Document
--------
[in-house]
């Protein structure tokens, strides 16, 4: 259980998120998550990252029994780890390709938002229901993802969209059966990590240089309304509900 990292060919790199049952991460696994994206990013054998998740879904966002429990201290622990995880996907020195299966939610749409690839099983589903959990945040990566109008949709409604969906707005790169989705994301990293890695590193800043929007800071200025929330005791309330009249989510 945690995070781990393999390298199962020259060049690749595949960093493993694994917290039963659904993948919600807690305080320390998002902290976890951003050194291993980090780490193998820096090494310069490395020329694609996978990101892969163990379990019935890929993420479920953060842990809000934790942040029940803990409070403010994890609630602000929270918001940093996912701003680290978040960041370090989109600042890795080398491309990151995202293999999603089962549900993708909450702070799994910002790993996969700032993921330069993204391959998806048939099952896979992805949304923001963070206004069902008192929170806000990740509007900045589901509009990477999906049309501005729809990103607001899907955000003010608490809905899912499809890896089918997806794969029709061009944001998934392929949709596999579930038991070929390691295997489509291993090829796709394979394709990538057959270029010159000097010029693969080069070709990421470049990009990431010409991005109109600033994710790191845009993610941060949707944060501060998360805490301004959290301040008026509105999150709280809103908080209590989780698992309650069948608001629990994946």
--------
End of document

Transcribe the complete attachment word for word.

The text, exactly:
[in-house]
């Protein structure tokens, strides 16, 4: 259980998120998550990252029994780890390709938002229901993802969209059966990590240089309304509900 990292060919790199049952991460696994994206990013054998998740879904966002429990201290622990995880996907020195299966939610749409690839099983589903959990945040990566109008949709409604969906707005790169989705994301990293890695590193800043929007800071200025929330005791309330009249989510 945690995070781990393999390298199962020259060049690749595949960093493993694994917290039963659904993948919600807690305080320390998002902290976890951003050194291993980090780490193998820096090494310069490395020329694609996978990101892969163990379990019935890929993420479920953060842990809000934790942040029940803990409070403010994890609630602000929270918001940093996912701003680290978040960041370090989109600042890795080398491309990151995202293999999603089962549900993708909450702070799994910002790993996969700032993921330069993204391959998806048939099952896979992805949304923001963070206004069902008192929170806000990740509007900045589901509009990477999906049309501005729809990103607001899907955000003010608490809905899912499809890896089918997806794969029709061009944001998934392929949709596999579930038991070929390691295997489509291993090829796709394979394709990538057959270029010159000097010029693969080069070709990421470049990009990431010409991005109109600033994710790191845009993610941060949707944060501060998360805490301004959290301040008026509105999150709280809103908080209590989780698992309650069948608001629990994946």